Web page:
Installing diy gutters on your kit home is the second stage of the roofing system. The main purpose of a rain gutter is to protect a building's "foundation" by channeling water away from its base. They also help to reduce erosion, prevent leaks in basements and crawlspaces, protect painted surfaces by reducing exposure to water, and provide a means to collect rainwater for domestic supply.
Rain gutters can be constructed from a variety of materials, including cast iron,lead, zinc, galvanised steel, painted steel, copper, painted aluminium, PVC (and other plastics), concrete, stone, and wood. After installing the battens on the trusses, the guttering needs to be installed. As the roofing iron sits on the fascias, to which the guttering is secured, the guttering goes on before the iron, OK? It makes it a little cumbersome to get the iron on the roof, but that's the system. This page shows how to install simple straight diy gutters to harvest your rainwater. Rain gutters come in many forms...lets check some out.
Guttering comes in dozens of profiles which are all designed for specific use in regional and varying weather conditions. It is also made in modern square form through to traditional styles and can be made on site with no joins. When you chose your kit inclusions you would have specified a gutter profile, fascia and colours to suit your metal roofing.
Included in your diy guttering kit
Installing a roof fascia bracket is relatively easy. Start by fixing one at each end of the job. Use a level to get them vertically level and set the top edge to 40mm above the top edge of the truss, the height of the roof battens. Now temporarily set a third on a centre truss end and string a line from one end to the other and get it level then fix it to the truss. Screw or nail home the rest of the brackets along the string line. Keep the line tight and sight it up occasionally to make sure it isn't sagging.
Now raise the roof fascia to the brackets. If you don't have help, use a rope or scaffold to raise the other end. Place the fascia over the top of all the brackets, use a temp brace to hold one end at the marked end, then pull it down and snap it home on the base. Continue to snap them home on all the brackets. Pop rivet a fascia join behind the fascia where it is needed. Once the fascia is installed, pull the protective plastic film off.
First job is to attach the fascia brackets to the top chord of the gable truss, starting at the apex. The bracket can be bent at right angles where there is a line of elongated holes, so it can be nailed to the outside of the truss. Make sure each bracket is at right angles to the top chord and ensure the top of the bracket is level with the top of the battens and secure with three nails. You can use a string-line to align the rest of the brackets down the truss.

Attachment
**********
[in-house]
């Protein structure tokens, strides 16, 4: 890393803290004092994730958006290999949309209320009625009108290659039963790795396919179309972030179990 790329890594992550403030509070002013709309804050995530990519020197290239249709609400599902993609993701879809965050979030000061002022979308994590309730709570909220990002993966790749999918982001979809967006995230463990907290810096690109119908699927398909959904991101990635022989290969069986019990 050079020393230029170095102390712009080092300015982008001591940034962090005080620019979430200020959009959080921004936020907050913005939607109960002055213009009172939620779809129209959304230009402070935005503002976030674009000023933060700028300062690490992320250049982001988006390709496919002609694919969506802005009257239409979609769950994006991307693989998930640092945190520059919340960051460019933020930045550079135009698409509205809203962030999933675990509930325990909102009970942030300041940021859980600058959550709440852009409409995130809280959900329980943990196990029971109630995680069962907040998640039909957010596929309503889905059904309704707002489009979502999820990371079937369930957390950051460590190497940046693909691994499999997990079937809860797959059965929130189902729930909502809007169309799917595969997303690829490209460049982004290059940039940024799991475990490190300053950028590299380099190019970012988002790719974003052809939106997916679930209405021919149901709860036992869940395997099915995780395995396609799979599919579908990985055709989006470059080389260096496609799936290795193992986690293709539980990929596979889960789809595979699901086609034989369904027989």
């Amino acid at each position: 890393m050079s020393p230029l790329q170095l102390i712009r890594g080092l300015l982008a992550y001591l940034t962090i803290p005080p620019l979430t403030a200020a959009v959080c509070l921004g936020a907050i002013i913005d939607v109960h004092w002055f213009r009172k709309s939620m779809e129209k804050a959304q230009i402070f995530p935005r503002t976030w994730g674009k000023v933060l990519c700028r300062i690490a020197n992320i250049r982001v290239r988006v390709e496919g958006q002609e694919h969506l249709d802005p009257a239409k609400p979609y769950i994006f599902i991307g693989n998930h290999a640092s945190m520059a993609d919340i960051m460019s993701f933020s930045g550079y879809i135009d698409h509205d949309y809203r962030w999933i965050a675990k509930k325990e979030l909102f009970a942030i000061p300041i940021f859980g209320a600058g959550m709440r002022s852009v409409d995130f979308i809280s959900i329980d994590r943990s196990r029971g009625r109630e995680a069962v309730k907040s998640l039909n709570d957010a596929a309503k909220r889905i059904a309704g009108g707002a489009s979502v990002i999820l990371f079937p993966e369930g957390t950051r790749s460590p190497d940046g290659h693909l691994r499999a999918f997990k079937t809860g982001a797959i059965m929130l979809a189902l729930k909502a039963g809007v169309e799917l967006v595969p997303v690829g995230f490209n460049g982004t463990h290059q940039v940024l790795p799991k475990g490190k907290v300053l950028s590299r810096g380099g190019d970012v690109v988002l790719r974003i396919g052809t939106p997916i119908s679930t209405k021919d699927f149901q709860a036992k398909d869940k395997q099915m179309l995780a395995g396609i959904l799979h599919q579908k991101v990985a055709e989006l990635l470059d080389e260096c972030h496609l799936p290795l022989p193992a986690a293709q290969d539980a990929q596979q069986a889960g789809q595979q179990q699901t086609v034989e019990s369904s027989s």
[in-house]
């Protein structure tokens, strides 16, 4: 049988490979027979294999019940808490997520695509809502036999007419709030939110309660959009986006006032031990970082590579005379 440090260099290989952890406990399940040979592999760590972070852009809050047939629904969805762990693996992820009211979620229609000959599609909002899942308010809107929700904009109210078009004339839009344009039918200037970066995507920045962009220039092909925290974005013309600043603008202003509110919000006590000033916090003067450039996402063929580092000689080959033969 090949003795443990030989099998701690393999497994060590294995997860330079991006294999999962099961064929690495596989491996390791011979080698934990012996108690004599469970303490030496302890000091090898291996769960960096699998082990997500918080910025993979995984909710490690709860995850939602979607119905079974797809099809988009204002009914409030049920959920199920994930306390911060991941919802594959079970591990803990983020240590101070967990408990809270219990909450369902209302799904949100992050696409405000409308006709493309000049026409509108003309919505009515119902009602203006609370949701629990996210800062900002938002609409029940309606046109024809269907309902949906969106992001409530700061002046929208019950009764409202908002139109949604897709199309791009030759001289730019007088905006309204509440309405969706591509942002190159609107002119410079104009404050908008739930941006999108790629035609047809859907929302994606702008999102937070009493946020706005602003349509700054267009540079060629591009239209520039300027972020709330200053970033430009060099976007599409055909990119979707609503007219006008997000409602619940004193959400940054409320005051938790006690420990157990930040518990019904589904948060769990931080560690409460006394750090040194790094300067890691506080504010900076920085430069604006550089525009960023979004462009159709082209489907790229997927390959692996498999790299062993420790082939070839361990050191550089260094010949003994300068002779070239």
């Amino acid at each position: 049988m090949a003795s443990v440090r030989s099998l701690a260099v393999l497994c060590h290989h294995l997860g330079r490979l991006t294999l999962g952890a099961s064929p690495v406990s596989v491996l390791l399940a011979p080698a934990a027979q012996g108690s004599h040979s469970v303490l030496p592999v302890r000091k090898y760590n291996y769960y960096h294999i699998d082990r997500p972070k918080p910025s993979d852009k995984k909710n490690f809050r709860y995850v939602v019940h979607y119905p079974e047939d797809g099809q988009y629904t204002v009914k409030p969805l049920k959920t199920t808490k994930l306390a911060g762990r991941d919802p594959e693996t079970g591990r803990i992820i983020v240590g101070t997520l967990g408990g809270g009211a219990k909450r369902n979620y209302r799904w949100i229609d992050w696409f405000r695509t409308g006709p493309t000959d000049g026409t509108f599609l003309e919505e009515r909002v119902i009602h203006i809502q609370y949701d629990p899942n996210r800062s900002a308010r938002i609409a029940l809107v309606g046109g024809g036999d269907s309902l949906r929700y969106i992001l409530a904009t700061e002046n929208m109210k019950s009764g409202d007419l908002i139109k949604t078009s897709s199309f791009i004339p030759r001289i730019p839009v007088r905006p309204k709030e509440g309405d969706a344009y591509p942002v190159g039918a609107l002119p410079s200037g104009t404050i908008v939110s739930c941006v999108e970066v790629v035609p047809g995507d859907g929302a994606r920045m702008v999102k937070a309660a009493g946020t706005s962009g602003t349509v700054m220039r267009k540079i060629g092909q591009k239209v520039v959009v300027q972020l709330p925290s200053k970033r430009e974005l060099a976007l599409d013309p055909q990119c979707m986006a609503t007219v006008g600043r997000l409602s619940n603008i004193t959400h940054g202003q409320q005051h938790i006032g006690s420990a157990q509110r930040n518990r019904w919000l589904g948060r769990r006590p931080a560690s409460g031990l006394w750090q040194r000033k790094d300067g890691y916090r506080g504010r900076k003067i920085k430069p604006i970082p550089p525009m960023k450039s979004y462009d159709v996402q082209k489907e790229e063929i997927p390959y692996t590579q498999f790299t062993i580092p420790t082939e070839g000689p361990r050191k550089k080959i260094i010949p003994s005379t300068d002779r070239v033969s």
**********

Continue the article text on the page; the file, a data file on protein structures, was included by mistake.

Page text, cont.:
The gable end fascia must be trimmed to achieve a vertical join at the apex connection and where it meets the the house front fascia, a pop riveted corner mould will help tidy up the join.
Lay the guttering out on a saw horse beneath the truss line making sure you have it facing the right way. At the spouting end, the droppers need to be installed. Mark an outline of the dropper in the base of the gutter near to the end and carefully cut out a hole. Place the dropper in the hole and check it is a good fit, then bore rivet holes through the flange edge and gutter base. Lay a good bead of silicon around the topside of the hole push home the dropper and rivet it off. Clean of excess silicon.
Next we install the rain gutter ends. Bore enough holes in the end flanges and gutter to make sure it will be secure. Lay another bead of silicon around the end of the gutter, place the gutter end in place and rivet home. Again, clean off excess silicon. Now remove the protective plastic film from the gutter.
So now you can see how this complete guttering system kit comes together. Roll/snap on suspension clips over the fascia at one metre intervals.
Hoist the gutter up carefully using rope systems (or help if you have it), push/pull the gutter vertically between clip and fascia. The clips have extruded 'teeth' which help you position the gutter up or down on the gutter rib to get it to fall correctly. Use the highest tooth for the high gutter end and the lowest tooth for the outlet end. Aim for a 1:500 fall when installing guttering.
Now fix the internal gutter straps over the roof fascia by rolling the end into the outer outer bead of the gutter, then bending the clamping tab down over the top of the fascia.